The resumption of fighting between Israel and Hamas has been met with a mixture of fear and anger in Gaza, with the UN calling it a “nightmare”.
A temporary ceasefire expired at 07:00 (05:00 GMT) with both warring sides blaming each other.
Since then, Gaza’s Hamas-run health ministry says 178 people have been killed in Israeli attacks.
A UN official said much-needed aid had stopped coming through the Rafah crossing since the ceasefire ended.
On Friday morning, the sound of heavy gunfire could be heard in areas of northern Gaza infiltrated by the Israeli military, with clashes breaking out between Israeli soldiers and Hamas fighters.
There seemed to be no let-up in the pace of fighting after the ceasefire, with jet fighters and reconnaissance planes deployed.
Areas targeted by air strikes included north-western Gaza and Khan Younis in the south – where hundreds of thousands of people fled earlier in the war to escape fighting in the north. Houses in the city were targeted – including one house in close proximity to Nasser hospital, where the BBC Arabic team was based.
“Around 06:30 the drones started flying,” Mohammad Ghalaiyini, a Briton who is currently in Khan Younis with his family, said in a voice message sent to the BBC. “Around 07:30, I think, the bombings started and there’s been like non-stop bombing every 10, 15, 20 minutes.”
Leaflets dropped by the Israel Defence Forces (IDF) warned that areas east of Khan Younis and Salah al-Din were “dangerous” combat zones and urged people in some parts to head to shelters further south in Rafah, close to the Egyptian border.
Meanwhile, Hamas and other groups fired rockets at Israel, which deployed its Iron Dome defence system to intercept them.
The renewed clashes were “catastrophic for the people of Gaza,” James Elder, a spokesman for the UN children’s agency, Unicef, told the BBC.
Mr Elder said Nasser hospital – which he said was now Gaza’s biggest functioning medical facility – was “wildly overflowing with children and people with wounds of war recovering from the last attack”.
He said many families had been sleeping on mattresses at the hospital for weeks.
“This hospital cannot possibly cope with a surge in wounds from the battlefield with more children with burns, with those horrendous shrapnel injuries,” he said.
Other UN aid agencies have described similar conditions at other hospitals.
The situation at al-Ahli Hospital in Gaza City was “like a horror movie” even before the bombing started again, World Health Organization (WHO) senior emergency officer Rob Holden said.
His team – who visited the site earlier in the week – reported patients with “the most horrific injuries” lying on floors “running with blood”, while the bodies of those who had been killed were lined up in the car park outside.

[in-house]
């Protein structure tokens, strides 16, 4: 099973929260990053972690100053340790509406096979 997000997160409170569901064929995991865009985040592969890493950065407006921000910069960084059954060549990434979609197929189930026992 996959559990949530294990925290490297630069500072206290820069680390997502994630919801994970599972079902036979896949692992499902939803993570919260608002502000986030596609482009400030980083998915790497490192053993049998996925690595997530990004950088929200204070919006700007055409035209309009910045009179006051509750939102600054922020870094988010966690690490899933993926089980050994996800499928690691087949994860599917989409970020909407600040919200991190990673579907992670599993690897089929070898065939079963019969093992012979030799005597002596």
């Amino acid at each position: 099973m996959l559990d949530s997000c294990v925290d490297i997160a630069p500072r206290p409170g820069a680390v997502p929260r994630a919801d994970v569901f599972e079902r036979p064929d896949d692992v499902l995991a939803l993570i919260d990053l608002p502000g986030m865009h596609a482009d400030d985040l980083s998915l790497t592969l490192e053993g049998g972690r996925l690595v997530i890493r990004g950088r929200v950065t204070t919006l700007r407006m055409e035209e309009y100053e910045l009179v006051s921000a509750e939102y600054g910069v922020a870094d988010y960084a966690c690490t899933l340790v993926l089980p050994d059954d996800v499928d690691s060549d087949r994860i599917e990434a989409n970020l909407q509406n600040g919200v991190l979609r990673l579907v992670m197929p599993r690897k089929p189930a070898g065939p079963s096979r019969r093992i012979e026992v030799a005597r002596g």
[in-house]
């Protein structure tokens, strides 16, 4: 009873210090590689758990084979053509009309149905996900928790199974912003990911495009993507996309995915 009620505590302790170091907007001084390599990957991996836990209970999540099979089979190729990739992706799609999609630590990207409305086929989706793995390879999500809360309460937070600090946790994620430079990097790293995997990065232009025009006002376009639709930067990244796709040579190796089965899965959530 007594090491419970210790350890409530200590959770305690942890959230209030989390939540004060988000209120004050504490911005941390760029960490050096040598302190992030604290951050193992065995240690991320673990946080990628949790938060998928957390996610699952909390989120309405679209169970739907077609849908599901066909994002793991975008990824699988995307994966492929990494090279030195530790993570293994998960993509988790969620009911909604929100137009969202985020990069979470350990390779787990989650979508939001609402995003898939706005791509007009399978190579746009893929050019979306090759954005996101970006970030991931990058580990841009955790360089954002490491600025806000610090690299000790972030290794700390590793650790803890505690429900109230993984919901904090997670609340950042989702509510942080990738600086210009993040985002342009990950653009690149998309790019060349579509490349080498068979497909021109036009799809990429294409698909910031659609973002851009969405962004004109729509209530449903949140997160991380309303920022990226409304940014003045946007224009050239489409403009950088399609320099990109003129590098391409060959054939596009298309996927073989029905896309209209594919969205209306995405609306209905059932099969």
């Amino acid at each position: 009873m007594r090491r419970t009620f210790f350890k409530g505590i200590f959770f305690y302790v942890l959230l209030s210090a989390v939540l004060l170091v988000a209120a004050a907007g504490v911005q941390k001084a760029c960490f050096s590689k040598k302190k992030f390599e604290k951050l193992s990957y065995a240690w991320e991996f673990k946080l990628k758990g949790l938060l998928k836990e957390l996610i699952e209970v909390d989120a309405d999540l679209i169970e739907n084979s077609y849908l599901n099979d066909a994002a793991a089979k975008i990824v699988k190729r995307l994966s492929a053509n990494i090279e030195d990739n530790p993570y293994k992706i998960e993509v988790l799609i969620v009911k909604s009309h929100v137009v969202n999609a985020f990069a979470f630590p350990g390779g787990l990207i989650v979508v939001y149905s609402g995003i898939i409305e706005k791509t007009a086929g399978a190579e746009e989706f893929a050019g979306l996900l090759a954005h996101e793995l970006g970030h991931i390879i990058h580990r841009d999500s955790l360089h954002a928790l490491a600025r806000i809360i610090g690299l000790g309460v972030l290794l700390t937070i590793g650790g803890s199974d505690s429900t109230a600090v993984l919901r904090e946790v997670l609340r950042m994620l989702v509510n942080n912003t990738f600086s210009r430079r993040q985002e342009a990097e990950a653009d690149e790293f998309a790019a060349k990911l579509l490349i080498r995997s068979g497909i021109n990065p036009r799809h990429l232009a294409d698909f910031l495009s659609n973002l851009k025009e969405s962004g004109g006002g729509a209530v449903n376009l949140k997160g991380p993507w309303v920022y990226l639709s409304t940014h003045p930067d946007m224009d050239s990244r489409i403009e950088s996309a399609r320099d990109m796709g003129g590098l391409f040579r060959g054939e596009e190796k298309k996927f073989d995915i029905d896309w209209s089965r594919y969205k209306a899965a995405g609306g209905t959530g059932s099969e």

The WHO says only 18 of Gaza’s 36 hospitals are “minimally to partially functional”.
“Gaza’s health system has been crippled by the ongoing hostilities,” Richard Peeperkorn, the WHO’s representative in the Palestinian territories, said. “We are extremely concerned about the resumption of violence.”
There is also major concern over the wider humanitarian situation in Gaza, which is likely to worsen as fighting resumes.
As supplies of cooking gas, food and water are dangerously low, shops are empty and there is not enough aid to distribute to displaced people.
Many are sleeping in tents and have told the BBC they are struggling to cope with the cold weather conditions. They are desperately urging for more aid including warm clothing to be delivered.
They also say very little water, food and medicine is reaching hospitals.
Philippe Lazzarini, the head of the UN’s relief agency for Palestinian refugees, Unrwa, said he was beyond mere concern that “no humanitarian aid has been allowed into Gaza today including fuel”.
Hundreds of trucks carrying aid were able to enter Gaza during the seven-day ceasefire but they were still fewer in number than the roughly 500 trucks that entered Gaza every day before the war.
On Friday Mark Regev, senior adviser to the Israeli prime minister, said Hamas could have ensured the pause in fighting was extended if they had freed more hostages.
“They have close to 20 women [eligible for release] in the framework of the existing agreement, yet they chose not to do so,” Mr Regev told the BBC.
Asked whether those women were civilians or Israeli soldiers, Mr Regev said some of the women were in their 20s and had finished their military service.
For its part, Hamas says it did make several offers regarding further hostage releases – all of which were rejected by Israel.
The Israel Defence Forces (IDF) said its military strikes on Friday had hit Hamas command centres, underground sites and groups of Hamas fighters.
Officials in Gaza say more than 14,800 people including about 6,000 children have been killed since Israel began its military campaign against Hamas there, with thousands more believed to be dead under rubble.
It follows Hamas’s attack on Israel on 7 October during which it killed about 1,200 people and kidnapped 240 others.